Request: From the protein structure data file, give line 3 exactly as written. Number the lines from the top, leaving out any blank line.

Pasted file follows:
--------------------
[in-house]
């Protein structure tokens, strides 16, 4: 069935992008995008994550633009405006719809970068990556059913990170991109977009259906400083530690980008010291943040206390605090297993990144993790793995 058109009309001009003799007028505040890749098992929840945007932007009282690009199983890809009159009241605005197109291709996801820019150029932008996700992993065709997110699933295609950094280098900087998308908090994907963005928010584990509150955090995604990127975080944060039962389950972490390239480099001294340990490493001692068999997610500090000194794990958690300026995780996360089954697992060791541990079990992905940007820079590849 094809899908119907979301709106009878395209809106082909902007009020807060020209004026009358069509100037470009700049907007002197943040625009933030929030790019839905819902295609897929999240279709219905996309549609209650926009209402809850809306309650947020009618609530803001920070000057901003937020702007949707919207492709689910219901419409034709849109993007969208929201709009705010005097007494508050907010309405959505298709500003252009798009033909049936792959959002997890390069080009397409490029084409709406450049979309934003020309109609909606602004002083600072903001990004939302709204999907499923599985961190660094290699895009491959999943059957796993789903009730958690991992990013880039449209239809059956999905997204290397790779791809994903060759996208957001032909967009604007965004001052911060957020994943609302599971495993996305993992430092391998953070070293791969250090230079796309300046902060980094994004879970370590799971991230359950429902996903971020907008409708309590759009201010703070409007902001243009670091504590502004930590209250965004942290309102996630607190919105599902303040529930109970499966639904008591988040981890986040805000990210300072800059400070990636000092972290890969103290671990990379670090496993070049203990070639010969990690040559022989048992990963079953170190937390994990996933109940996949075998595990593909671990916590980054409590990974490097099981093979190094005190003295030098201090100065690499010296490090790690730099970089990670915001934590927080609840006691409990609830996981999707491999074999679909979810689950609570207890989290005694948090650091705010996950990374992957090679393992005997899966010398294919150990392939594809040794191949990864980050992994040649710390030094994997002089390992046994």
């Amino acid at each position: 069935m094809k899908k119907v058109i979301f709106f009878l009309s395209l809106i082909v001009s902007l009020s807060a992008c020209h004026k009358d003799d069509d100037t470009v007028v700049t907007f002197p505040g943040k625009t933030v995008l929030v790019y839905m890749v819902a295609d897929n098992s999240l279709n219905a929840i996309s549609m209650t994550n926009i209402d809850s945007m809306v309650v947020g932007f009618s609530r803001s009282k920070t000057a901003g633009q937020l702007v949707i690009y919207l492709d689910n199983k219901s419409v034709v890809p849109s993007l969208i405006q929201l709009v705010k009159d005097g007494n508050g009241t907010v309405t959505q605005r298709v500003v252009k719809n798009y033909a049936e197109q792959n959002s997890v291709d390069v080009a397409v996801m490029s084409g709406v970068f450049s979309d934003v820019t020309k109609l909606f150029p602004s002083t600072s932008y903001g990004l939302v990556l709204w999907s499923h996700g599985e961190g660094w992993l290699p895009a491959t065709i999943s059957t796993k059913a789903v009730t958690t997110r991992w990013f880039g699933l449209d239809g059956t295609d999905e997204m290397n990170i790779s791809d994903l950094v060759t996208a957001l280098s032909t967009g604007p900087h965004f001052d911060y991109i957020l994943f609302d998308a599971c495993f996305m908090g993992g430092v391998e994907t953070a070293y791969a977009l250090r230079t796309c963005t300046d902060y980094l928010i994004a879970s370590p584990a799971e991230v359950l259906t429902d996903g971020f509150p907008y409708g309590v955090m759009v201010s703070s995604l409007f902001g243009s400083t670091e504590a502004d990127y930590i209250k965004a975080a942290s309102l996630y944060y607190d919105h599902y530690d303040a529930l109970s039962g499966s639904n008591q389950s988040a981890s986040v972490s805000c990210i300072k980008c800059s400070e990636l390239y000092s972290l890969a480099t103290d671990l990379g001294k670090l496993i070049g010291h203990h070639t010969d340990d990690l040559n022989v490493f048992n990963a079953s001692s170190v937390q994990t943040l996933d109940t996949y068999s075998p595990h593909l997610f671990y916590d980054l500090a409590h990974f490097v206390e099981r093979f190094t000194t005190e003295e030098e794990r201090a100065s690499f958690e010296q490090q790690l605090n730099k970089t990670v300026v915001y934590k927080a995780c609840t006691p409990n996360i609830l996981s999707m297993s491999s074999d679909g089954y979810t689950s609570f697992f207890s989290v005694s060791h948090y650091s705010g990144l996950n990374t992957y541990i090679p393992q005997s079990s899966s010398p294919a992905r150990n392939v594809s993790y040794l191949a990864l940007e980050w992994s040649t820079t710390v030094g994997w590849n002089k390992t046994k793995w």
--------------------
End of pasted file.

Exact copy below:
């Amino acid at each position: 069935m094809k899908k119907v058109i979301f709106f009878l009309s395209l809106i082909v001009s902007l009020s807060a992008c020209h004026k009358d003799d069509d100037t470009v007028v700049t907007f002197p505040g943040k625009t933030v995008l929030v790019y839905m890749v819902a295609d897929n098992s999240l279709n219905a929840i996309s549609m209650t994550n926009i209402d809850s945007m809306v309650v947020g932007f009618s609530r803001s009282k920070t000057a901003g633009q937020l702007v949707i690009y919207l492709d689910n199983k219901s419409v034709v890809p849109s993007l969208i405006q929201l709009v705010k009159d005097g007494n508050g009241t907010v309405t959505q605005r298709v500003v252009k719809n798009y033909a049936e197109q792959n959002s997890v291709d390069v080009a397409v996801m490029s084409g709406v970068f450049s979309d934003v820019t020309k109609l909606f150029p602004s002083t600072s932008y903001g990004l939302v990556l709204w999907s499923h996700g599985e961190g660094w992993l290699p895009a491959t065709i999943s059957t796993k059913a789903v009730t958690t997110r991992w990013f880039g699933l449209d239809g059956t295609d999905e997204m290397n990170i790779s791809d994903l950094v060759t996208a957001l280098s032909t967009g604007p900087h965004f001052d911060y991109i957020l994943f609302d998308a599971c495993f996305m908090g993992g430092v391998e994907t953070a070293y791969a977009l250090r230079t796309c963005t300046d902060y980094l928010i994004a879970s370590p584990a799971e991230v359950l259906t429902d996903g971020f509150p907008y409708g309590v955090m759009v201010s703070s995604l409007f902001g243009s400083t670091e504590a502004d990127y930590i209250k965004a975080a942290s309102l996630y944060y607190d919105h599902y530690d303040a529930l109970s039962g499966s639904n008591q389950s988040a981890s986040v972490s805000c990210i300072k980008c800059s400070e990636l390239y000092s972290l890969a480099t103290d671990l990379g001294k670090l496993i070049g010291h203990h070639t010969d340990d990690l040559n022989v490493f048992n990963a079953s001692s170190v937390q994990t943040l996933d109940t996949y068999s075998p595990h593909l997610f671990y916590d980054l500090a409590h990974f490097v206390e099981r093979f190094t000194t005190e003295e030098e794990r201090a100065s690499f958690e010296q490090q790690l605090n730099k970089t990670v300026v915001y934590k927080a995780c609840t006691p409990n996360i609830l996981s999707m297993s491999s074999d679909g089954y979810t689950s609570f697992f207890s989290v005694s060791h948090y650091s705010g990144l996950n990374t992957y541990i090679p393992q005997s079990s899966s010398p294919a992905r150990n392939v594809s993790y040794l191949a990864l940007e980050w992994s040649t820079t710390v030094g994997w590849n002089k390992t046994k793995w």